I Deserve It

Today, one of my colleagues shared an article recently posted in the Chronicle of Higher Education titled “Professors See a Lack of Professionalism Among Students.” open hand

Sadly for you students out there the author,  Ann Schnoebelen, is spot on. The amount of professionalism that we see displayed by students is low and we see it in constant decline.

What has been causing this decline in professionalism?

The author cites a few culprits: technology, lack of focus, lack of motivation, and an inability to effectively communicate. The biggest problem cited in the survey, however, was a problem of entitlement. Faculty say that students today are too entitled and feel like despite how little effort they put into something, they should be handed everything.

The world OWES them.

I have seen this play out a few times in my career here at IU. I have had students who believed that because they paid money for their degree, that I should make sure they have a job when they graduate. Clearly, that is not actually my job. My job is to teach you how to find a job, which is much more beneficial in the long run.

I have also seen students who are exactly the opposite. SPEA is full of very hard-working, motivated students who want to get out there and make a difference. This is why I feel like I am really lucky to be here. Entitled students exist, but they are in the minority.

What can you do to make sure that you are not one of the unprofessional students?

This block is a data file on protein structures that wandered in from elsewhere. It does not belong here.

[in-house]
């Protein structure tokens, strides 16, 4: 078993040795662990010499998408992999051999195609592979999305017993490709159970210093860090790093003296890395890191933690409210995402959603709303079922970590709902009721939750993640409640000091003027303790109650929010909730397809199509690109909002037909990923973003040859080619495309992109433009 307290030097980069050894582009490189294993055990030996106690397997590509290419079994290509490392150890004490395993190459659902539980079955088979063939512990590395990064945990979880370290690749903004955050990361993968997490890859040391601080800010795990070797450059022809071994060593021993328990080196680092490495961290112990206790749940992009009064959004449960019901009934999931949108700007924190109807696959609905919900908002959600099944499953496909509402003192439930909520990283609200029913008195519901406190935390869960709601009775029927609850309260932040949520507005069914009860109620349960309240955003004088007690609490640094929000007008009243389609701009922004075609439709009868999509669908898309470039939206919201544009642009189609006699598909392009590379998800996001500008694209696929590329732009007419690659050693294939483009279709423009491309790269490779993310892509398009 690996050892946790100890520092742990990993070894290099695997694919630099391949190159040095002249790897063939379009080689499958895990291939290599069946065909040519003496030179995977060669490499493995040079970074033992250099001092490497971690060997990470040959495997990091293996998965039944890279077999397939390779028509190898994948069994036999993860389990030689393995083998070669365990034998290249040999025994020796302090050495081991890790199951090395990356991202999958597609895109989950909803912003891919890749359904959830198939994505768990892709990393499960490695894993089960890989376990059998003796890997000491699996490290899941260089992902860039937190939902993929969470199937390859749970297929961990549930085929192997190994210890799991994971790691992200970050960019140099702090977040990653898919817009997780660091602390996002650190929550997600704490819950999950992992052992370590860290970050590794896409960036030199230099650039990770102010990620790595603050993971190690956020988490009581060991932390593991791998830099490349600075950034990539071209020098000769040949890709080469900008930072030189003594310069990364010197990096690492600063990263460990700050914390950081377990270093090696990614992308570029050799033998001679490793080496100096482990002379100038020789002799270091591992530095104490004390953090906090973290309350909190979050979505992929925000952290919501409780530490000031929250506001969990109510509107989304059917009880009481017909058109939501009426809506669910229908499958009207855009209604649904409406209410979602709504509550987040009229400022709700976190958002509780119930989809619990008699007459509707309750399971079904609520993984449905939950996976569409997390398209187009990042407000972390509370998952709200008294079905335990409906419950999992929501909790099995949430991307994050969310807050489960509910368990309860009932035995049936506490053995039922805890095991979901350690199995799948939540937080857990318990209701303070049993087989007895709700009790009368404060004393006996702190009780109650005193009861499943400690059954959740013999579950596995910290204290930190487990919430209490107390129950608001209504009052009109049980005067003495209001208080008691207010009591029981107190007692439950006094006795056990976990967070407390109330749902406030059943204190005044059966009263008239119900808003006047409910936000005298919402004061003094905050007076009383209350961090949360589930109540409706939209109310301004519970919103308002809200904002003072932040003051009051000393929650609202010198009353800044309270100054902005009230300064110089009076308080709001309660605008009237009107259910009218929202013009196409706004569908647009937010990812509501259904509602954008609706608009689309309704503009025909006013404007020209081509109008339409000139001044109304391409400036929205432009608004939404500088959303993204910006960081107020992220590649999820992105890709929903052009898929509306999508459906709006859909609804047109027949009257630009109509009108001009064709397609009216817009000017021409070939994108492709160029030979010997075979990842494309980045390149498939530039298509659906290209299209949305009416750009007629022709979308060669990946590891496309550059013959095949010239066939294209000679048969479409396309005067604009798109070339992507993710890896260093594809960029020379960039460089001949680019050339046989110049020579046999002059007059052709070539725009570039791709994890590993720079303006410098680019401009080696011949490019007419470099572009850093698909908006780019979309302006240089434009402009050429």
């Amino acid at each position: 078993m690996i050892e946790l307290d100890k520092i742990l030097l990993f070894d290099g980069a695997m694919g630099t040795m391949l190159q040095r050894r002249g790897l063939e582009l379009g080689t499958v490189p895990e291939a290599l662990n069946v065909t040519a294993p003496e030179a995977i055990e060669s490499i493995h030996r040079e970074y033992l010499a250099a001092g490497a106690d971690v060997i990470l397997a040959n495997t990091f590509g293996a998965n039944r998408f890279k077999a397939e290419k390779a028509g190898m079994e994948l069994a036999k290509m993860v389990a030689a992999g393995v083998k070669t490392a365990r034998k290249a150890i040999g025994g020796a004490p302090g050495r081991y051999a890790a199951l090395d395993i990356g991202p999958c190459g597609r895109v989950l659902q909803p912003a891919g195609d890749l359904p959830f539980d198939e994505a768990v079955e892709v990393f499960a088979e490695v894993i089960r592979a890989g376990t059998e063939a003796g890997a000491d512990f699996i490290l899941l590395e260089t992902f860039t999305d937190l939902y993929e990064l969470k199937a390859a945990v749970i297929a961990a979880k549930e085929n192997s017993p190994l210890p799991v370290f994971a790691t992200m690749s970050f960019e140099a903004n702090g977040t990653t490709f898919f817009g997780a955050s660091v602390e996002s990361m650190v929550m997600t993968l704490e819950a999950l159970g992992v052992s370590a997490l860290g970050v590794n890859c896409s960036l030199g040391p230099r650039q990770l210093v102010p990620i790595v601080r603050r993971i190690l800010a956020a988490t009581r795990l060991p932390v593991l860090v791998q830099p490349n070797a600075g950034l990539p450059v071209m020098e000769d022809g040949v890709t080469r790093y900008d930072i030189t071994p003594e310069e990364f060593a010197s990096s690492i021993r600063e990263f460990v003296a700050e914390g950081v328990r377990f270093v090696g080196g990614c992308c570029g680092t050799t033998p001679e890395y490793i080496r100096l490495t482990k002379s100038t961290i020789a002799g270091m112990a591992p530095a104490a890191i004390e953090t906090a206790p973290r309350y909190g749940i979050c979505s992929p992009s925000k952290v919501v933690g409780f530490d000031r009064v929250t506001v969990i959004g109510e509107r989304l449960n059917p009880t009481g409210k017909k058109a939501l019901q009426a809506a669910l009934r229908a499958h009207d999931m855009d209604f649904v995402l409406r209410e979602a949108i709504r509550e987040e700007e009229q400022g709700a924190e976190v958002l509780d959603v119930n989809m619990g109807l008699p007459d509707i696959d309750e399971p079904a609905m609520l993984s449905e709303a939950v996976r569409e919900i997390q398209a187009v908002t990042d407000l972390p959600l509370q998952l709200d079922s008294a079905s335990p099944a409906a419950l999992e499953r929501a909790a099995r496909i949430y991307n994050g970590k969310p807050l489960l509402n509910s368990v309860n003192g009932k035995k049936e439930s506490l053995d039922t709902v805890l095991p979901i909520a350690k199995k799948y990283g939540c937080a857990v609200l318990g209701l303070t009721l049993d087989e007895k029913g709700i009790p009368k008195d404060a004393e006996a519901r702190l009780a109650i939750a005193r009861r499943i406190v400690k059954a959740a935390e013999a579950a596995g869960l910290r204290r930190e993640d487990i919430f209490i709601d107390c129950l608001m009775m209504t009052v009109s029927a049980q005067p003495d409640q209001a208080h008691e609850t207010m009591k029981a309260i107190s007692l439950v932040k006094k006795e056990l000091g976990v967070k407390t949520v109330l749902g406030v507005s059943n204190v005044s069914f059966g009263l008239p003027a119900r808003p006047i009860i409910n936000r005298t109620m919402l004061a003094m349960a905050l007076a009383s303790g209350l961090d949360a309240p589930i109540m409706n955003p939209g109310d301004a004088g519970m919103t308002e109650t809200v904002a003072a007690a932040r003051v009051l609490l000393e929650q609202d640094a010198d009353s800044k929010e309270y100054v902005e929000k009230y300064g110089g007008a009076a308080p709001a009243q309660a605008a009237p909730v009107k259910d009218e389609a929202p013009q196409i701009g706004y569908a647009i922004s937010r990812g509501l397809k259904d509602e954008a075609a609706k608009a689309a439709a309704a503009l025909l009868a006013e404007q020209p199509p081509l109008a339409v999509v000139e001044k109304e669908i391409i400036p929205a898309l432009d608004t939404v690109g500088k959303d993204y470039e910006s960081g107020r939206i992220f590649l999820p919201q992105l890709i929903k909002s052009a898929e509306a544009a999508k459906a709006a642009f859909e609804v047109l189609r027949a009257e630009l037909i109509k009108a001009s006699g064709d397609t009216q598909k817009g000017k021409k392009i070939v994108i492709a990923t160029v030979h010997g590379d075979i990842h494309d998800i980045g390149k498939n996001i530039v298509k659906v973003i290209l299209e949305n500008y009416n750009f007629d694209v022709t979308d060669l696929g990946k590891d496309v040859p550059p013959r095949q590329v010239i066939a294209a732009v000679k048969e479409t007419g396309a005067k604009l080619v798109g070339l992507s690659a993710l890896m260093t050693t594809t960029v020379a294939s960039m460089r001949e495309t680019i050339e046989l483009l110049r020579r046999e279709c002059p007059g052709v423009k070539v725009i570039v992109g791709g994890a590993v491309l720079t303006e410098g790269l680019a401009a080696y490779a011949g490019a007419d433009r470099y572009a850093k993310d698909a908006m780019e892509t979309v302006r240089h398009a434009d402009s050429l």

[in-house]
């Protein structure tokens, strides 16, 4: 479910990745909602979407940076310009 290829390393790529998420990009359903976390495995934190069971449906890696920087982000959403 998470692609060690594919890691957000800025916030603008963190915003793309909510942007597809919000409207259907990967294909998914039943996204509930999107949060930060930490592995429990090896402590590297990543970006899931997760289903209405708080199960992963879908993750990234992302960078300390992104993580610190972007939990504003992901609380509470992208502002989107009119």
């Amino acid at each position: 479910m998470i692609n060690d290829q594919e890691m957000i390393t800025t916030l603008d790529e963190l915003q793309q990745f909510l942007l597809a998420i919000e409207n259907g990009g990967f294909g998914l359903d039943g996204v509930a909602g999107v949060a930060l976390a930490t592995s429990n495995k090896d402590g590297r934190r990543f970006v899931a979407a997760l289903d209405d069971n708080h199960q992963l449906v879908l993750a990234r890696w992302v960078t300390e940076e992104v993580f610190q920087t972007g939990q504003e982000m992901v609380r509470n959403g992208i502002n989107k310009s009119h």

• Continually practice your written and verbal communication. You will never, ever be perfect that this. It is a skill you must practice for the rest of your life. Get used to practicing it NOW.
  • Hone your interview skills (mock interview, anyone?).
  • Network in person, not just online.
  • Put your phone, tablet, laptop, whatever-piece-of-technology down and pay attention to people who are talking to you. That includes teachers, friends, family, and people you don’t know.
  • Realize that the world owes you nothing. Once you get past that, it is going to completely change how people perceive you and you are much more likely to make professional connections and get a job.

Work on these things. Practice them. Perfect them. We can help you do that.


“Community Building” – It’s the New Networking

I am going to just go ahead and admit it. I hate networking. Hate it.social-networking-sites

You would think that someone working in the career services industry would have to love networking right?

Not really. I am completely an introvert. That being said, that does not mean I cannot network. If forced to, I can push down that giant ball of panic that begins to rise up in my throat and talk to one maybe two people (max) who I do not know. They have to approach me first, though.

If you are introverted (or even extroverted) and hate networking, you are certainly not alone. There are some things that you can do to make networking less of a challenge and more enjoyable.

First of all, let’s scrap the name, “networking” in favor of something less daunting. How about “community building?” After all, that is all you are doing when you talk to people about careers and interests. Better, right?

Second, let’s forget about making community building about you. If you go into a room with no expectation that you will have to rattle off your prepared elevator speech to impress as many people as possible, that takes off  the pressure. Instead, when you enter a room or meet someone new, ask them about THEM. Ask them about their career, where they went to school, what internships they did, etc. You get the idea. People love to talk about themselves. Inevitably, they will ask about you. By then, you will be much more comfortable. You can be honest about your career path, skills, and interests. Hopefully, they will then work with you to see if they can help you on your path.